St. Clair of Longformacus
Longformacus lies near Duns in Berwickshire, close to the English border. The Victorian-era Sinclair family history books suggested that a Gregory St Clair ‘of Berwickshire’, who paid homage to King Edward I in 1296 and is listed on the Ragman Rolls, must have been the ancestor of this family. We now know from the Enigmatic Sinclairs by Gerald Sinclair and Rondo Me, that is not the case.
From the 1200s, the lands of Longformacus belonged to the Mordington family and passed to Agnes de Mordington, who married Henry Haliburton. After the battle of Bannockburn in 1314, the couple resigned Longformacus back to King Robert the Bruce, who then granted it to Thomas Randolph, Earl of Moray, his favourite nephew. The lands subsequently passed to his daughter, Agnes Randolph, known as ‘Black Agnes’, who had married Patrick Dunbar, Earl of March. It was their heir, George Dunbar, who granted Longformacus to James St. Clair, second son of Sir John St. Clair of Herdmanston and Margaret, daughter of Sir Henry Sinclair of Roslin. Therefore, the Longformacus family descends in the male line from the St. Clairs of Herdmanston and maternally from the Roslin branch.
In June 1384, Henry Sinclair, 1st Earl of Orkney, granted James, ‘Lord of Longformacus, our dearest cousin,’ 20 merks out of the lands of Leny, Midlothian; James was already styled ‘of Longformacus’ by 1384, renting from his superior, George Dunbar. In 1395, however, James bought Longformacus outright when George Dunbar sold all his lands and moved to England after falling out with the king. To cement both families’ close relationship further, on 20th February 1418, Henry, 2nd Earl of Orkney, granted to James, the son of James St. Clair of Longformacus, an annual 20 merks to be uplifted from the lands of Leny in Midlothian, just as their fathers had done in 1384.
Over the following generations, the Longformacus family became increasingly wealthy and added to their landholdings; several of them were advocates, merchants, some holding the offices of sheriff, some were Members of Parliament. Sir John St. Clair (d. 1648), a successful merchant in Edinburgh, bought the estate of Stevenson in East Lothian in 1624 which was created a baronetcy of Nova Scotia in 1636. Sir Robert (d. 1678) was a successful advocate and maintained a close relationship with the Sinclairs of Roslin, via their descendants in Caithness. By 1670, Sir Robert had bought up the debts of both George Sinclair, 6th Earl of Caithness, and his father, totalling 70,000 merks – George the 6th Earl died that year in debt and without an heir, leading to the temporary takeover of the earldom by Sir John Campbell of Glenorchy. Sir Robert also purchased a baronetcy of Nova Scotia in 1664, registering his arms, consisting of a silver background overlaid with a red engrailed cross, contrasting with the blue engrailed cross of the Herdmanston family and the black engrailed cross of the Roslins.
The lands of Over Bilbster and Auldwick in Caithness had been held by Thomas St. Clair of Longformacus (d. 1607), who been a servant of the Earl of Caithness. James (d. c.1632) had a precept of clare constat over the same lands from George, 5th Earl of Caithness, in 1624, which his son, the abovementioned Sir Robert, resigned in 1677 to Francis Sinclair of Stirkoke and Patrick his son. Sir Robert’s grandson, also Sir Robert, (d. c.1725) bought the barony of Lochend and Newtonlees (Berwickshire) in 1676. There were also family tragedies, such as the murder of Matthew St. Clair by his friend John Spottiswood in 1606, and the ensuing fall out in Privy Council which dragged on for many years before agreeing a suitable punishment, as Matthew had left a wife and child requiring support.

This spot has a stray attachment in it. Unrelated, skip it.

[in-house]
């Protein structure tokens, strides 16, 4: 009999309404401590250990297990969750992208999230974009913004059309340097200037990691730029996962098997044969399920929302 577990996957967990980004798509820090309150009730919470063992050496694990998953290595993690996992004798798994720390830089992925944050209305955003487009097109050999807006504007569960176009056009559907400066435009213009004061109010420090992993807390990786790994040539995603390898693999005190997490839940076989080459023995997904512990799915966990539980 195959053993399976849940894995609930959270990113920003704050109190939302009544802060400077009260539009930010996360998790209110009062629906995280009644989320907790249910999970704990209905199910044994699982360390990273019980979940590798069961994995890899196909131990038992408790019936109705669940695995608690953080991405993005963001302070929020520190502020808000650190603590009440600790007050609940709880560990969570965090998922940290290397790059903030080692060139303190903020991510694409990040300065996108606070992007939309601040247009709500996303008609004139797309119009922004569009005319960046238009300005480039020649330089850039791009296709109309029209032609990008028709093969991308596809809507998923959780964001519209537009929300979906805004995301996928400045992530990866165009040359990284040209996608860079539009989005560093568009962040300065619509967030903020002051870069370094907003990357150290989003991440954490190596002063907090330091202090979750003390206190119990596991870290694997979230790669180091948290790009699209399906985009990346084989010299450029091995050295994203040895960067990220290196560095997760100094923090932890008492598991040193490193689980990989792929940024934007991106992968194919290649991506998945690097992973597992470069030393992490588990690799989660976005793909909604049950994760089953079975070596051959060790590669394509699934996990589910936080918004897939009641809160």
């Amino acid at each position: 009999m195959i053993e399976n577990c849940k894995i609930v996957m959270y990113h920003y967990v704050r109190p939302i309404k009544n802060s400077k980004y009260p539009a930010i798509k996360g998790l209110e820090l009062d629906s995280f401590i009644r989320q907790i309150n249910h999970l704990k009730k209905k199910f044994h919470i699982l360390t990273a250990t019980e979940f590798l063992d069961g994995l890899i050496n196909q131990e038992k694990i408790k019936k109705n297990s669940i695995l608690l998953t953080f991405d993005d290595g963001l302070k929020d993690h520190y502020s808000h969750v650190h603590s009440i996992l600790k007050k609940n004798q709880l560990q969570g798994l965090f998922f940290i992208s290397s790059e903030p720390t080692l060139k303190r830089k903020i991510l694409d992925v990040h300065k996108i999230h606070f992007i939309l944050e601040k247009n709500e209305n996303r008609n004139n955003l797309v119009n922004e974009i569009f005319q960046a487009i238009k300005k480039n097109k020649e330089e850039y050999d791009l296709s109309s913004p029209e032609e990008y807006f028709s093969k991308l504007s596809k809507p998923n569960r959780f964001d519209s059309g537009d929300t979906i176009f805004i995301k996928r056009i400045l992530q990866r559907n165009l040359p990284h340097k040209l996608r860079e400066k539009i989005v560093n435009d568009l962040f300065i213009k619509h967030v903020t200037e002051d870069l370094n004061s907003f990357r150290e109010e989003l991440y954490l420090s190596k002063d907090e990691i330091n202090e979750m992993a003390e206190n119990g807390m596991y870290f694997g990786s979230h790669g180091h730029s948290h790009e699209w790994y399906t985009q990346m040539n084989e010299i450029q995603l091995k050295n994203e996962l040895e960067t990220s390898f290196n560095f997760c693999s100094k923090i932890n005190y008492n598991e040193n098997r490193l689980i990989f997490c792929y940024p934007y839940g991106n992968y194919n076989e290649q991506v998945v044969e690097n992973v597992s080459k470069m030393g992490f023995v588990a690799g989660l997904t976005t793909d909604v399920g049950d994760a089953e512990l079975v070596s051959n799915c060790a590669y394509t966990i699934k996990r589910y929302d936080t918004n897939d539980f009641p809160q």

One short-lived branch developed at Auldbar near Brechin in Angus when James St. Clair (d. c.1702) bought the estate around 1650 but gradually sold it off when he acquired Kinnaird in Fife in 1675. He became a baronet and his son, George, the second baronet, sold Kinnaird shortly before he died in 1726. George’s son John inherited the baronetcy and had an illustrious career in the Army. By 1754 he was promoted to Lieutenant-Colonel and Deputy Quarter Master General of the forces in America.
By the mid-1700s, however, the family were facing financial difficulties. In 1752, Eupham, the granddaughter of Sir Robert St. Clair (d. 1678), after giving up her previous millinery business, ran a boarding school for seven or eight young ladies of the nobility in Forrester’s Wynd, Edinburgh, where Sir Walter Scott’s mother, Ann Rutherford, was a pupil.
Captain Harry St. Clair succeeded to the barony in 1764 on his brother John’s death. The lands of Lochend and Newtonlees had already been sold in 1708, and Longformacus itself was eventually sold to Rear Admiral Rodham Home. Despite inheriting the lands of Carlowrie near Kirkliston from an unidentified ‘Henry Sinclair of Carlowrie’ around 1719 and selling it on in 1745, Sir Harry was unable to make the barony financially viable. He died at Leith in 1768, unmarried and without heirs, when he is described as ‘late of Longformacus, baronet.’
The title was subsequently inherited by John, Harry’s second cousin and the great-grandson of George, son of Sir Robert St. Clair of Longformacus (d. 1678). Sir John was a writer (lawyer) in Edinburgh and in 1744 he married Elizabeth, daughter of Charles Allen, a surgeon in the city. Their son, also Sir John, inherited the title on his father’s death in 1798 but he apparently died in Edinburgh around 1843, leaving no male heir, and the baronetcy became extinct.
m. (1) Sir James Primrose of Barnbougle (Midlothian)
m. (2) Mr. Francis Montgomery of Giffen (Ayrshire)